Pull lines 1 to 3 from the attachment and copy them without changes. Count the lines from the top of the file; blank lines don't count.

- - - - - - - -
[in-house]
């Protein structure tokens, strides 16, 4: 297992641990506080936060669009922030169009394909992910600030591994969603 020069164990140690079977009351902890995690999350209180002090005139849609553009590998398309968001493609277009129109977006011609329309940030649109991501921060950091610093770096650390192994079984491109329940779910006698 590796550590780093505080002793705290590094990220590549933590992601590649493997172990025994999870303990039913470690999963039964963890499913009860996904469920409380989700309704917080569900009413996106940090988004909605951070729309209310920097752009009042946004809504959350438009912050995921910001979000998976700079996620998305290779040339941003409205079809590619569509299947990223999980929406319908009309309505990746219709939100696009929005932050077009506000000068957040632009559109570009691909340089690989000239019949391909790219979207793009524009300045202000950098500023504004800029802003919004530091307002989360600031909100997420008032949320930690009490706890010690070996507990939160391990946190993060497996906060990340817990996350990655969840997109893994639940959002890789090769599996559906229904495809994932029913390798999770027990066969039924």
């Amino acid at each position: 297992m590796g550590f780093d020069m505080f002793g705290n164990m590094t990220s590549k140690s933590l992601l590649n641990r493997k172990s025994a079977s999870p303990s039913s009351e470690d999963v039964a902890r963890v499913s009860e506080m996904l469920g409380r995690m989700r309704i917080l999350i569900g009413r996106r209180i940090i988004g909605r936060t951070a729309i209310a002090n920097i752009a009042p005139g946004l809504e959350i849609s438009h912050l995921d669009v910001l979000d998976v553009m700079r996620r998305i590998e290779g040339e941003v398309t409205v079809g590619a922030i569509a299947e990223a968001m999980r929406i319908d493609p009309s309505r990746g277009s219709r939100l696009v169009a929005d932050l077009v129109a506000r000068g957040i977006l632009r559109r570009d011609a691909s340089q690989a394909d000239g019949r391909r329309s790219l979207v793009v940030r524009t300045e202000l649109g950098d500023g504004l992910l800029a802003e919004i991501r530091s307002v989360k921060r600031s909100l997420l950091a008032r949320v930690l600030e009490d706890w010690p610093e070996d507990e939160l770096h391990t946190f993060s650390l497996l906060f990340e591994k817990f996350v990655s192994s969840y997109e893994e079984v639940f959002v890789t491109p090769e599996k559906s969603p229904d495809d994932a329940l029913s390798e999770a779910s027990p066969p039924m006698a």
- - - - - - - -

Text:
[in-house]
């Protein structure tokens, strides 16, 4: 297992641990506080936060669009922030169009394909992910600030591994969603 020069164990140690079977009351902890995690999350209180002090005139849609553009590998398309968001493609277009129109977006011609329309940030649109991501921060950091610093770096650390192994079984491109329940779910006698 590796550590780093505080002793705290590094990220590549933590992601590649493997172990025994999870303990039913470690999963039964963890499913009860996904469920409380989700309704917080569900009413996106940090988004909605951070729309209310920097752009009042946004809504959350438009912050995921910001979000998976700079996620998305290779040339941003409205079809590619569509299947990223999980929406319908009309309505990746219709939100696009929005932050077009506000000068957040632009559109570009691909340089690989000239019949391909790219979207793009524009300045202000950098500023504004800029802003919004530091307002989360600031909100997420008032949320930690009490706890010690070996507990939160391990946190993060497996906060990340817990996350990655969840997109893994639940959002890789090769599996559906229904495809994932029913390798999770027990066969039924």
């Amino acid at each position: 297992m590796g550590f780093d020069m505080f002793g705290n164990m590094t990220s590549k140690s933590l992601l590649n641990r493997k172990s025994a079977s999870p303990s039913s009351e470690d999963v039964a902890r963890v499913s009860e506080m996904l469920g409380r995690m989700r309704i917080l999350i569900g009413r996106r209180i940090i988004g909605r936060t951070a729309i209310a002090n920097i752009a009042p005139g946004l809504e959350i849609s438009h912050l995921d669009v910001l979000d998976v553009m700079r996620r998305i590998e290779g040339e941003v398309t409205v079809g590619a922030i569509a299947e990223a968001m999980r929406i319908d493609p009309s309505r990746g277009s219709r939100l696009v169009a929005d932050l077009v129109a506000r000068g957040i977006l632009r559109r570009d011609a691909s340089q690989a394909d000239g019949r391909r329309s790219l979207v793009v940030r524009t300045e202000l649109g950098d500023g504004l992910l800029a802003e919004i991501r530091s307002v989360k921060r600031s909100l997420l950091a008032r949320v930690l600030e009490d706890w010690p610093e070996d507990e939160l770096h391990t946190f993060s650390l497996l906060f990340e591994k817990f996350v990655s192994s969840y997109e893994e079984v639940f959002v890789t491109p090769e599996k559906s969603p229904d495809d994932a329940l029913s390798e999770a779910s027990p066969p039924m006698a």